VOLUSIA COUNTY, Fla. – More manatees have died in 2021 than all of last year and the majority of the deaths are in Central Florida.
Manatees are now moving from the locations where the animals stay warm for the winter, but with food scarce, not all are surviving.
“They’re weak. Some didn’t even get all the way to where they needed to get food before they died,” Biologist and Executive Director of the Save the Manatees club out of Maitland Patrick Rose said.
The nonprofit said 76 manatees have been rescued this year.
“The big question is how fit are they going to be going into next winter and we have to have contingency plans to take care of them,” Rose said.
Since the beginning of 2021, 649 manatees have died in Florida. Compared to 637 in all of 2020.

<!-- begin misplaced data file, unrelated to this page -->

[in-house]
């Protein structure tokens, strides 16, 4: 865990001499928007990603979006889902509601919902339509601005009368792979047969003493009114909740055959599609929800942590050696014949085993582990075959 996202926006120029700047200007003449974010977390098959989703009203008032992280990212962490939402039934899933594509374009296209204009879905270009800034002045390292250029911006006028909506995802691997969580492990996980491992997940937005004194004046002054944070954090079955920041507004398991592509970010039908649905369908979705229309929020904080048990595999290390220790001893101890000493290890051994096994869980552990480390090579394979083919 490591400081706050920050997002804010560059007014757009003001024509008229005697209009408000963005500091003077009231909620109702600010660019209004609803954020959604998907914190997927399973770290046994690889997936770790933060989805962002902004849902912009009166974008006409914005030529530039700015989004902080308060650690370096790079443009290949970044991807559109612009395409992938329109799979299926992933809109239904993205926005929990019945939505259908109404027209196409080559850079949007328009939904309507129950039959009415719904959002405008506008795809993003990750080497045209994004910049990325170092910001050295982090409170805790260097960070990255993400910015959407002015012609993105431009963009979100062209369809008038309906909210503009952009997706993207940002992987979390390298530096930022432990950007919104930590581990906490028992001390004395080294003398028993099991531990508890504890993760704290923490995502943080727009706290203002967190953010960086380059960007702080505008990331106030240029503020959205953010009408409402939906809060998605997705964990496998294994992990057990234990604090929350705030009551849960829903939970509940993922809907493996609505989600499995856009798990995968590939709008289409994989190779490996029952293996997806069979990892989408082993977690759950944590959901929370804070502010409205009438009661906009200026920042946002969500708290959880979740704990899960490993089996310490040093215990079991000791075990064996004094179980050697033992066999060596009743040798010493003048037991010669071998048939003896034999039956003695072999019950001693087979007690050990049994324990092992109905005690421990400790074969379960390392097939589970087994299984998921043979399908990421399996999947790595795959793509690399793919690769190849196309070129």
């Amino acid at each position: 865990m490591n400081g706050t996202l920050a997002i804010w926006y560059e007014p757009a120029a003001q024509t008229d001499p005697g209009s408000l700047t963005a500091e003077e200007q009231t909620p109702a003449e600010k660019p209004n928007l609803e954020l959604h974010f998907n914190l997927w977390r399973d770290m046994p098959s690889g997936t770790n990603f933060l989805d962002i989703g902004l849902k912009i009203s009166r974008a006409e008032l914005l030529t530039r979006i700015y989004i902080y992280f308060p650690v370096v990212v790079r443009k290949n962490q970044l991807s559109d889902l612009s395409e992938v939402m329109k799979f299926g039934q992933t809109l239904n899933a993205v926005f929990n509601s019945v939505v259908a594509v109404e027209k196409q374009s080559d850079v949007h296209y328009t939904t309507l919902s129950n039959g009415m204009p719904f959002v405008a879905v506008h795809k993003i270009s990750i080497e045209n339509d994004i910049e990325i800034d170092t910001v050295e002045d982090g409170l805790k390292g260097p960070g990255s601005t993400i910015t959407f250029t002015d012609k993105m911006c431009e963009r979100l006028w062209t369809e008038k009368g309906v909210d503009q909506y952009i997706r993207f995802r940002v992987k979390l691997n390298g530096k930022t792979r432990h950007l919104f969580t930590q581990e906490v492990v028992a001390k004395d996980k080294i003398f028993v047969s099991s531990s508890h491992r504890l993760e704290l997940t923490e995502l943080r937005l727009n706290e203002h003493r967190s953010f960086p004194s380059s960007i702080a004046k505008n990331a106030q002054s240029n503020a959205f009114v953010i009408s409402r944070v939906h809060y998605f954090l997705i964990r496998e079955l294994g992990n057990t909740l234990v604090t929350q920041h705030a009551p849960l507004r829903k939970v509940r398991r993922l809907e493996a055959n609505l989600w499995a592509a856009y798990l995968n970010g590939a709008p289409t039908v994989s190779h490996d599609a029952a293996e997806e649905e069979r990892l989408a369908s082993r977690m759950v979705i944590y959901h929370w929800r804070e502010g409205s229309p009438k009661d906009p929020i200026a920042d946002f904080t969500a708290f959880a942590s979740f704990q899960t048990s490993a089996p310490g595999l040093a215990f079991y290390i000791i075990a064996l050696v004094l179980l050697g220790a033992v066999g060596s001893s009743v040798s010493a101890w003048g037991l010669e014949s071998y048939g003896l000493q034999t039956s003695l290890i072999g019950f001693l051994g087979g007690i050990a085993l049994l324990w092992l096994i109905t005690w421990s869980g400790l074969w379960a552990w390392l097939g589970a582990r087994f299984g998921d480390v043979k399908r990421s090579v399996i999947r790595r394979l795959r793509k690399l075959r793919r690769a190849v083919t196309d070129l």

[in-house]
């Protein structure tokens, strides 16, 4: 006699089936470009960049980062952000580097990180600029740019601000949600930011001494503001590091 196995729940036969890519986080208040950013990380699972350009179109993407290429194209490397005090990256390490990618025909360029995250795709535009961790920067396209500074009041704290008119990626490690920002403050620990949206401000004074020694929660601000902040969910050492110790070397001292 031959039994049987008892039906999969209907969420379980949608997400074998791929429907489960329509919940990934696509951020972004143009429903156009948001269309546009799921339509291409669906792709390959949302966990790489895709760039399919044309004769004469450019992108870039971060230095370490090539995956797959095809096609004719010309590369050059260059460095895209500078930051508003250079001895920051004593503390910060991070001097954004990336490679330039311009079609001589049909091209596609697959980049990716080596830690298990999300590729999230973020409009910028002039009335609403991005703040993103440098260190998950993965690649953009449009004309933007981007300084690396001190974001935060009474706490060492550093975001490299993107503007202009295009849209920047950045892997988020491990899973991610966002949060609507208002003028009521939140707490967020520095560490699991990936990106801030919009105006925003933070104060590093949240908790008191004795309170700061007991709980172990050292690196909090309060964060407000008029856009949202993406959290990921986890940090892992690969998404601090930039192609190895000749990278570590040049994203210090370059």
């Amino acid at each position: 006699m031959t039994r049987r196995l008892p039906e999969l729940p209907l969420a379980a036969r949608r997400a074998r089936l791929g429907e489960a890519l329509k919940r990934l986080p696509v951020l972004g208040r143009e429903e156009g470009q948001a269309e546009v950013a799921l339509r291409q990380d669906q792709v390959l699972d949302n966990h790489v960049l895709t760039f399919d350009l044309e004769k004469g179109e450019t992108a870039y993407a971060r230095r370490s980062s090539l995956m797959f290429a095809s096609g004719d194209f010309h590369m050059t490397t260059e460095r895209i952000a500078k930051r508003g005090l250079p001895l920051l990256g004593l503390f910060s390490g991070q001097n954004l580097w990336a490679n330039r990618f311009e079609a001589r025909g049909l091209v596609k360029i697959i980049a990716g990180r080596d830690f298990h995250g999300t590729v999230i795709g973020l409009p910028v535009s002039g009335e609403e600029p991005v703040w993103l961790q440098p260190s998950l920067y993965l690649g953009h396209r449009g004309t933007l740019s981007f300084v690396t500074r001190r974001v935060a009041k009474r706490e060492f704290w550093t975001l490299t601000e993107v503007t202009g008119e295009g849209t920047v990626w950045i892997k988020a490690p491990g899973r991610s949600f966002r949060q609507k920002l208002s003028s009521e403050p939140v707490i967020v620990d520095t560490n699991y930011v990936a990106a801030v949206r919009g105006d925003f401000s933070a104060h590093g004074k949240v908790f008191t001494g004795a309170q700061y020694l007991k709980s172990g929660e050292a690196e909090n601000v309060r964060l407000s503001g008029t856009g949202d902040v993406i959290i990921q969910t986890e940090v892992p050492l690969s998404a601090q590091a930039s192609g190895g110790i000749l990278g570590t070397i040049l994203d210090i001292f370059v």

Over 40 percent of the deaths have been in the Indian River Lagoon stretch in Brevard County.
“The amount of seagrass left in the northern Indian River Lagoon is really coming back more and more disappointing,” Rose said.
Rose said nutrient pollution runoff from products, like fertilizer, fed algae blooms and killed the seagrass the manatees eat.
“Very little seagrass could survive. That’s going to take years and years. Probably up to eight years before everything goes right,” he said.
Rose said in the meantime his organization is working with others across the state to hurry that growing up.
“We got to look at maybe replanting in some of the creeks and rivers freshwater vegetation that wasn’t quite as subject to the problems there,” he said.
He asks anyone who sees a sick manatee to call Florida Fish and Wildlife at 1-888-404-3922. You can donate to manatee research and rescues here.